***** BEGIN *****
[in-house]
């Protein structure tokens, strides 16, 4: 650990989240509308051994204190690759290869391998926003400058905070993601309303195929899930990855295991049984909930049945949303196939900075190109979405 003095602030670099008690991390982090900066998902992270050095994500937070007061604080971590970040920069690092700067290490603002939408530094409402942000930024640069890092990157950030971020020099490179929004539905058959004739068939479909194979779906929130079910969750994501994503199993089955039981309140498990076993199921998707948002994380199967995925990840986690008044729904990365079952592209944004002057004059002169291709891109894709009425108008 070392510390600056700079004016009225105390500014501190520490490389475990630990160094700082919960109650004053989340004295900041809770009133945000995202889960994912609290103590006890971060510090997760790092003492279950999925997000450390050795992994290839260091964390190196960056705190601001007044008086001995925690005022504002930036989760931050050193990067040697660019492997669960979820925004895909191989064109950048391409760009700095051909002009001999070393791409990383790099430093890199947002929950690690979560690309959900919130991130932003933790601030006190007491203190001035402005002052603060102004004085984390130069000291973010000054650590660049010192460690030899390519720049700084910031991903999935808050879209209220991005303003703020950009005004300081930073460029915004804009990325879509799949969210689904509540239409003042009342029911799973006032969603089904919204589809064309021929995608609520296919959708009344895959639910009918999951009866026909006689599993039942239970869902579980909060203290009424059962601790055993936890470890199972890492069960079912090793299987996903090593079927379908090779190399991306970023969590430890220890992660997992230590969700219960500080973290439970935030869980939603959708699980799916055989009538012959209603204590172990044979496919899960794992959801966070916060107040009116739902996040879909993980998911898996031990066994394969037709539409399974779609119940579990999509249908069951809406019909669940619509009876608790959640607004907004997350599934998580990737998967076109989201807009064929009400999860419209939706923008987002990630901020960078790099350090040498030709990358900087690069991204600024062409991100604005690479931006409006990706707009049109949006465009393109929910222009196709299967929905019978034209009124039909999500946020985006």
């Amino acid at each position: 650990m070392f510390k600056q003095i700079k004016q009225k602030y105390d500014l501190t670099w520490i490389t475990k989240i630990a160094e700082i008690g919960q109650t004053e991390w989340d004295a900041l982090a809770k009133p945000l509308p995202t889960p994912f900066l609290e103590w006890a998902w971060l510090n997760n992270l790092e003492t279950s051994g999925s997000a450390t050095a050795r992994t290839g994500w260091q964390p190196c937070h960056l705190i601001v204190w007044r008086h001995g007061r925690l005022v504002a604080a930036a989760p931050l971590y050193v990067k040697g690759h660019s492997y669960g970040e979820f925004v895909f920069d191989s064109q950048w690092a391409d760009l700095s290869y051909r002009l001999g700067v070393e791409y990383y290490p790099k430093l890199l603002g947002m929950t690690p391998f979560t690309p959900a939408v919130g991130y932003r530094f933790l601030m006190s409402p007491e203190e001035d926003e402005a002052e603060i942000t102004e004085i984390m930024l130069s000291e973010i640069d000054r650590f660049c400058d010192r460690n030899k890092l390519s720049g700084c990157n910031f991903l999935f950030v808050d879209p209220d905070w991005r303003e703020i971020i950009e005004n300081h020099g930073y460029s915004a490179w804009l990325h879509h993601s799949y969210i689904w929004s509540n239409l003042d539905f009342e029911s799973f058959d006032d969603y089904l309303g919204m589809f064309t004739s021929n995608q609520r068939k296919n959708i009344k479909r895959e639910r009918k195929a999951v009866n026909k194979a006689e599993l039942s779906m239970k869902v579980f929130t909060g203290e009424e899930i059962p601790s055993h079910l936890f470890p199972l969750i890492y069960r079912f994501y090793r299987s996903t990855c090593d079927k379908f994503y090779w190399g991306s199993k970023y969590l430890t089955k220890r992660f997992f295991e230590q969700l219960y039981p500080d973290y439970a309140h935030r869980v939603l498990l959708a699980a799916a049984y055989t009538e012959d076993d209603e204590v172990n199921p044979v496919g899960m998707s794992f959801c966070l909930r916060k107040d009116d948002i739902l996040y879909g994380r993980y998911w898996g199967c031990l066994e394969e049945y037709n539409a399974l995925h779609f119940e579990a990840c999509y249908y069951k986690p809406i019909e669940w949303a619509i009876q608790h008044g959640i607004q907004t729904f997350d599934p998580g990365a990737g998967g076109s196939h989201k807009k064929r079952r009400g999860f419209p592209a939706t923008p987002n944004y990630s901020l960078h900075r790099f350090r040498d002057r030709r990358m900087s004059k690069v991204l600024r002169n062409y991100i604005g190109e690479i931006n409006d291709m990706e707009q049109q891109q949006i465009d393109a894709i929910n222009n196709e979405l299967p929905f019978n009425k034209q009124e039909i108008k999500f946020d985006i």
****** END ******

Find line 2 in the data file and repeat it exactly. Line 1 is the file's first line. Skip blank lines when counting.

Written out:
């Protein structure tokens, strides 16, 4: 650990989240509308051994204190690759290869391998926003400058905070993601309303195929899930990855295991049984909930049945949303196939900075190109979405 003095602030670099008690991390982090900066998902992270050095994500937070007061604080971590970040920069690092700067290490603002939408530094409402942000930024640069890092990157950030971020020099490179929004539905058959004739068939479909194979779906929130079910969750994501994503199993089955039981309140498990076993199921998707948002994380199967995925990840986690008044729904990365079952592209944004002057004059002169291709891109894709009425108008 070392510390600056700079004016009225105390500014501190520490490389475990630990160094700082919960109650004053989340004295900041809770009133945000995202889960994912609290103590006890971060510090997760790092003492279950999925997000450390050795992994290839260091964390190196960056705190601001007044008086001995925690005022504002930036989760931050050193990067040697660019492997669960979820925004895909191989064109950048391409760009700095051909002009001999070393791409990383790099430093890199947002929950690690979560690309959900919130991130932003933790601030006190007491203190001035402005002052603060102004004085984390130069000291973010000054650590660049010192460690030899390519720049700084910031991903999935808050879209209220991005303003703020950009005004300081930073460029915004804009990325879509799949969210689904509540239409003042009342029911799973006032969603089904919204589809064309021929995608609520296919959708009344895959639910009918999951009866026909006689599993039942239970869902579980909060203290009424059962601790055993936890470890199972890492069960079912090793299987996903090593079927379908090779190399991306970023969590430890220890992660997992230590969700219960500080973290439970935030869980939603959708699980799916055989009538012959209603204590172990044979496919899960794992959801966070916060107040009116739902996040879909993980998911898996031990066994394969037709539409399974779609119940579990999509249908069951809406019909669940619509009876608790959640607004907004997350599934998580990737998967076109989201807009064929009400999860419209939706923008987002990630901020960078790099350090040498030709990358900087690069991204600024062409991100604005690479931006409006990706707009049109949006465009393109929910222009196709299967929905019978034209009124039909999500946020985006």